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Hsa Insurance Premiums Tax Deductible Question & Answers

2013 July 30
by Sarah Fields

Sharon asks…

What type of health insurance is best for me?

So, I’m a 25 year old individual, I’m about to graduate in May and I live in MI. I’m just learning about health insurance and I was wondering if anyone could tell me what you think would be the best type of insurance for my situation. I plan on staying here in the UP for a while bar-tending and not utilizing my degree just yet. Any suggestions? I would really appreciate it, thanks….This is all new and confusing to me.

Sarah Fields answers:

As a consultant specializing in insurance, here’s my recommendation:

1. Find a high deductible plan that has a health savings account (HSA) component. The HSA should be funded fully each year. It’s tax free money, and it can be used to pay medical expenses TAX FREE. Did I mention it was TAX FREE?

2. The high deductible should be about $3,000. That should save you about $250 / month in premiums. And if you take that $250 / month, and put it into your HSA, you will have $3,000 in your bank account TAX FREE.

3. The high deductible plan should be a preferred provider organization or “PPO” plan. That allows you to see any doctor or go to any hospital in the world, if necessary. (It makes a difference if you’re travelling to a different state or a foreign country.) I’d recommend a lifetime maximum of at least $2 million.

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Charles asks…

As far as health insurance is it best to get the highest or lowest deductible.?

I trying to apply for health insurance but i can’t find anybody that covers everything as far as dental and life insurance for a reasonable price.I also want to know if it’s best to get the highes deuctible or the lowest ar far as health insurance.And does anybody know any good providers?
I’m in the richmond,virginia 23220 area code.

Sarah Fields answers:

Apply for health care insurance separately from dental insurance to get the best deal. There is no such thing as a combination health insurance/life insurance to my knowledge.

If you are young and healthy, choose the high deductible plan because your premiums will be much less. Meanwhile, it’s very important that you take the savings from the lower premiums and set these aside in a savings account just in case you need to pay the deductible.

Check into a Health Savings Account (HSA). This is a tax-advantated savings account that you can use to pay the deductible. You must have a tax-qualified high deductible health care plan in order to have the HSA. Your contributions to the Health Savings Account give you a tax deduction, and your earnings are tax-free.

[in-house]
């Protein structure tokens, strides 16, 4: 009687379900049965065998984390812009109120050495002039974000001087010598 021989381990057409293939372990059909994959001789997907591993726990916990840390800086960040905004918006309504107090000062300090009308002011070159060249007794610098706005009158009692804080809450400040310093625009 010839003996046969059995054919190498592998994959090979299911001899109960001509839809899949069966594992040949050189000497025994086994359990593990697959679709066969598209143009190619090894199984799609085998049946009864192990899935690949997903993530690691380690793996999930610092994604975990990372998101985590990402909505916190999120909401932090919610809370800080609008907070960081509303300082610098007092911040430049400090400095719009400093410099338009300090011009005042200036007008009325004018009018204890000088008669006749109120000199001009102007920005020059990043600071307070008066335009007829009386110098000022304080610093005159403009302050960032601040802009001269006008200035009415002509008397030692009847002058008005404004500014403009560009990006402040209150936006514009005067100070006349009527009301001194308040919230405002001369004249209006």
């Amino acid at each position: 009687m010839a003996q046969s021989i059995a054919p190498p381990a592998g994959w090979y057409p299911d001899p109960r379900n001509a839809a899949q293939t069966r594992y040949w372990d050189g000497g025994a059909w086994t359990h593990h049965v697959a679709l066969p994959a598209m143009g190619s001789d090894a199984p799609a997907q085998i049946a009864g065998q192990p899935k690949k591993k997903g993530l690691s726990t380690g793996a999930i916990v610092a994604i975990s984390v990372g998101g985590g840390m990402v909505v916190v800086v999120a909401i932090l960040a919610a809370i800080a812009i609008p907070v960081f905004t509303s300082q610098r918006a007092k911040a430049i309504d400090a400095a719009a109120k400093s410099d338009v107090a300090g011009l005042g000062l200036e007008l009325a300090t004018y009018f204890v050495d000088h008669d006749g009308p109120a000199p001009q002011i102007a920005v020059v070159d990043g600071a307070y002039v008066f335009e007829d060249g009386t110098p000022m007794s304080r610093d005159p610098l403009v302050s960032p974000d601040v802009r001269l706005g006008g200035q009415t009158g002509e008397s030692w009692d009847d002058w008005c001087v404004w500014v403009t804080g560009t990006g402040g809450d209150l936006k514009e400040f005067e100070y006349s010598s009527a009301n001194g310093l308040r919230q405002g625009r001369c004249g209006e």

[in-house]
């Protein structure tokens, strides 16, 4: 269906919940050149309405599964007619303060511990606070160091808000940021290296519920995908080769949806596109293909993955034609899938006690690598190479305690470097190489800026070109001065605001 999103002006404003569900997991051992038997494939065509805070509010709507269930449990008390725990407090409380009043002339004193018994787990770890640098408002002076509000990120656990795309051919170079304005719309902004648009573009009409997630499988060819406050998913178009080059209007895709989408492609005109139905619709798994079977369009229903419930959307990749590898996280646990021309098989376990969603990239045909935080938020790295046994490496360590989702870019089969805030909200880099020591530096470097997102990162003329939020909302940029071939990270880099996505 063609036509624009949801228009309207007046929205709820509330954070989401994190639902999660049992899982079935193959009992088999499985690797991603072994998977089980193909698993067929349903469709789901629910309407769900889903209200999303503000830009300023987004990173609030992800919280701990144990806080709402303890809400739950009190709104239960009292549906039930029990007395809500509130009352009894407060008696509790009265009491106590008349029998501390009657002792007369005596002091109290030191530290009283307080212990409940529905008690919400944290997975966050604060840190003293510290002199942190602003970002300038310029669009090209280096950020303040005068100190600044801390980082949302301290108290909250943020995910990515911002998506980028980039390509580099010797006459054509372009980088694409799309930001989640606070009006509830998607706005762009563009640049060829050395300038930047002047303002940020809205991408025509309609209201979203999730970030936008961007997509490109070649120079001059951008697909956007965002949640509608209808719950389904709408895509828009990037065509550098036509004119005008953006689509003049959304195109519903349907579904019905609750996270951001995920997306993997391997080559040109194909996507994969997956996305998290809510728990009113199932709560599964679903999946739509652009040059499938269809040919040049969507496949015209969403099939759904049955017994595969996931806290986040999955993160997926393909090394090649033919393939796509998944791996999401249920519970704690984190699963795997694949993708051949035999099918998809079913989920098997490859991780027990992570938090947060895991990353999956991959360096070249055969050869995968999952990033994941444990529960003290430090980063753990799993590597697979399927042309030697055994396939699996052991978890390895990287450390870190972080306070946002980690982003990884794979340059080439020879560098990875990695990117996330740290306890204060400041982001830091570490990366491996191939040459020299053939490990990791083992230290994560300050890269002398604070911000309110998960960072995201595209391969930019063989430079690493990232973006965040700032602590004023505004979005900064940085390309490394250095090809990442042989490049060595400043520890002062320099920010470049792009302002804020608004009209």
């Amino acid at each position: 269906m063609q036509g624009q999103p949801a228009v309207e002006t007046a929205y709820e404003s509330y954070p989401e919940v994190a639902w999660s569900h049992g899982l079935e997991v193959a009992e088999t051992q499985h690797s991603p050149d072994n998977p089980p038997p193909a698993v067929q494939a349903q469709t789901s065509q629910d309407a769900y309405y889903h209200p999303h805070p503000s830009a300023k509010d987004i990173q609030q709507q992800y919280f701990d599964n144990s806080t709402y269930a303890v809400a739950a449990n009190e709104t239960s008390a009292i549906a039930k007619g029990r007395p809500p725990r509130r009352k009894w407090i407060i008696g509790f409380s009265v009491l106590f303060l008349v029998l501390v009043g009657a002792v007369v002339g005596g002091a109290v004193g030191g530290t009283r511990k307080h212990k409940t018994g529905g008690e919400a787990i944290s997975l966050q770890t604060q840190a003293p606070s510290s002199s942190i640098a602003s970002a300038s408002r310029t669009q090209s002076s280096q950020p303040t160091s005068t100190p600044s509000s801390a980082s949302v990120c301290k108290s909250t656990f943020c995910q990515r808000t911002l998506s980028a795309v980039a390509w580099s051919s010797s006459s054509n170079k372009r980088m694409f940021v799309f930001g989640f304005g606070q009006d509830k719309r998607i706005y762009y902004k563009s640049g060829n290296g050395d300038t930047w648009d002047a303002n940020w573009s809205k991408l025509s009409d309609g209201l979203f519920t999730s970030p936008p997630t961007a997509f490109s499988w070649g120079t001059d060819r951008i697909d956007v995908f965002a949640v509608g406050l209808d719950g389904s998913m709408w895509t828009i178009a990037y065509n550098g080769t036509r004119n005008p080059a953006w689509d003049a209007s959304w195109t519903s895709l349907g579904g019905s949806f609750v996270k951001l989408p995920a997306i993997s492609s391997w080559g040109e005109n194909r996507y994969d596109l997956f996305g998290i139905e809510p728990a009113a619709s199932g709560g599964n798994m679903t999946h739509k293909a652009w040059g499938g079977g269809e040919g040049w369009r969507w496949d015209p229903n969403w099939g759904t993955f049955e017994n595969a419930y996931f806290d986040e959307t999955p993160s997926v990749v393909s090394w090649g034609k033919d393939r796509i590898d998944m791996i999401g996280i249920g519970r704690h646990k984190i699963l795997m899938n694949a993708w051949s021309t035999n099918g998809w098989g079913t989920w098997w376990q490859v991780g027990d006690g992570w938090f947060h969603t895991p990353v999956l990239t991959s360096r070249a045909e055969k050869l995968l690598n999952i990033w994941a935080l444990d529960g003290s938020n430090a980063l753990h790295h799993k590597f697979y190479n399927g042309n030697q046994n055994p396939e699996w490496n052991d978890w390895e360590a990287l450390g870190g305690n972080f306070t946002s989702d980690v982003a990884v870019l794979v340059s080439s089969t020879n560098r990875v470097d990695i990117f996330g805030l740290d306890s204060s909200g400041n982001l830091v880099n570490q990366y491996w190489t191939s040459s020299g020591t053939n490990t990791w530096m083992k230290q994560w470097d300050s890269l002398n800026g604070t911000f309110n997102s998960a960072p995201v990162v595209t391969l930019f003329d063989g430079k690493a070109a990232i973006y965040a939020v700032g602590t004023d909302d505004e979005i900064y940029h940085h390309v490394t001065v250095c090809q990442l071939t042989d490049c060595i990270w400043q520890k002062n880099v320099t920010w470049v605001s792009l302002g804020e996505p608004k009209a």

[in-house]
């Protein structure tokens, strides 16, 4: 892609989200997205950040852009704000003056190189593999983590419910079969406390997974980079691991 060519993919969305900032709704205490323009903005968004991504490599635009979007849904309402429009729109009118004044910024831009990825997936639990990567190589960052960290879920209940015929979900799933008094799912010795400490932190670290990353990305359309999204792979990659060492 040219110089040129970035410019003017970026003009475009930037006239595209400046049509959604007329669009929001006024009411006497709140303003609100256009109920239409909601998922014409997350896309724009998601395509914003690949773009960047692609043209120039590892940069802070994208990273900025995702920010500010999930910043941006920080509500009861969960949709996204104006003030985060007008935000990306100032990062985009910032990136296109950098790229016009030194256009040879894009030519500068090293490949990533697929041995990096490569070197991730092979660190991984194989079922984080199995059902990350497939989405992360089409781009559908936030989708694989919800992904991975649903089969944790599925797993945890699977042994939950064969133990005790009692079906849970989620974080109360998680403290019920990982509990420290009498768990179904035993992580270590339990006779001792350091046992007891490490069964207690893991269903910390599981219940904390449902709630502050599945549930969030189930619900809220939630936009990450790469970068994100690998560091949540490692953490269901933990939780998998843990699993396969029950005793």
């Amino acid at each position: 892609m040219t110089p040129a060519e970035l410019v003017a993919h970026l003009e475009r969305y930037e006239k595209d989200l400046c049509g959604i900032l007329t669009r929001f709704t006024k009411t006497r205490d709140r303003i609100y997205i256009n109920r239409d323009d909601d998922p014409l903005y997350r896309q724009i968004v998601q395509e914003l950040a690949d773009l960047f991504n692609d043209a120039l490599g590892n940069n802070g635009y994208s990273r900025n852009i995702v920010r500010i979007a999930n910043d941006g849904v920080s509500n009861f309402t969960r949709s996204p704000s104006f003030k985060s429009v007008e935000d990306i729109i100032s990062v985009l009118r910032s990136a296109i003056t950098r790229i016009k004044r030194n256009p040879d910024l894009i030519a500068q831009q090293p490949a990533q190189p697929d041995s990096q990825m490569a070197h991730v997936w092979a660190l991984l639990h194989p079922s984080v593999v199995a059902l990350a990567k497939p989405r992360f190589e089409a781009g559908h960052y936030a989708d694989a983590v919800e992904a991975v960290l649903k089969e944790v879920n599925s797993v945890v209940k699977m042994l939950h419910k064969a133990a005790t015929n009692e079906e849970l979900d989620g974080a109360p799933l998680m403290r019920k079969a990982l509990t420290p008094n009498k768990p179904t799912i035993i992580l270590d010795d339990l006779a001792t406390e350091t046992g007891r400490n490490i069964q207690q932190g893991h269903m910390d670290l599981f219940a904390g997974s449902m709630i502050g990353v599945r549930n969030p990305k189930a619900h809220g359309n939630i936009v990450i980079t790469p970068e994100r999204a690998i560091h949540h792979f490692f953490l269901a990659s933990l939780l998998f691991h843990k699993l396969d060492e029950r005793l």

You can also use the HSA to cover dental expenses, whether you eventually get dental insurance or not. If you are young and healthy and you take good care of your teeth, you may be better off just using the HSA to pay for your dental.

However, one benefit of having dental insurance is that the insurance company negotiates a lower price with the dentist, and that will save you money.

Regarding life insurance, apply with a highly rated company (you want them to be around for awhile) such as Metropolitan or New York Life. Choose “term” insurance for the lowest rates. The agent may try to convince you to choose whole life or universal life, which is just life insurance combined with an investment. If you have extra money to invest, keep that separate from your life insurance, and just choose term life insurance. Go for the longest term you can get – if you’re young, that should be at least 20 or 30 years. Otherwise, you’ll have to renew your term at a higher age, and your premiums will be rated to your age at that time.

Mandy asks…

Could someone tell me how a high deductible health plan works?

I am confused with regards to how a high deductible health plan works, please help!

Sarah Fields answers:

A High Deductible Health Plan (HDHP) is a plan that conforms with IRS guidelines. It is used in conjuction with a Health Savings Account (HSA). As the name suggests, the deductible (the amount you pay before the insurance kicks in) is relatively high, but that means the premiums are lower.

Under federal law, the minimum deductible in a HDHP plan is $1,100 for an individual and $2,200 for a family. The advantage of an HDHP is that you can shelter up to $2,850 for an individual or $5,650 for a family per year from state and federal taxes in a Health Savings Account (HSA). You cannot use the tax-free money to pay the premium, but you can use it to pay the deductible and your part of co-insurance. Depending on your tax bracket and where you live, that could save you as much as $2,539 in taxes per year, assuming a combined tax rate of 44.95%—9.3% in state income tax (California), 28% in federal income tax, and 7.65% in Federal Insurance Contributions Act (FICA) tax. In other words, you increase your buying power by 45% by using tax-free dollars to pay your deductible, rather than using dollars with taxes taken out.

The contributions you make to an HSA are yours to keep, rolling over from year to year. The funds remain untaxed as long as you use them to pay medical expenses or withdraw them after age 65. The funds earn interest on a tax-deferred basis. Think of it as an IRA that you can use to pay out-of-pocket medical expenses.

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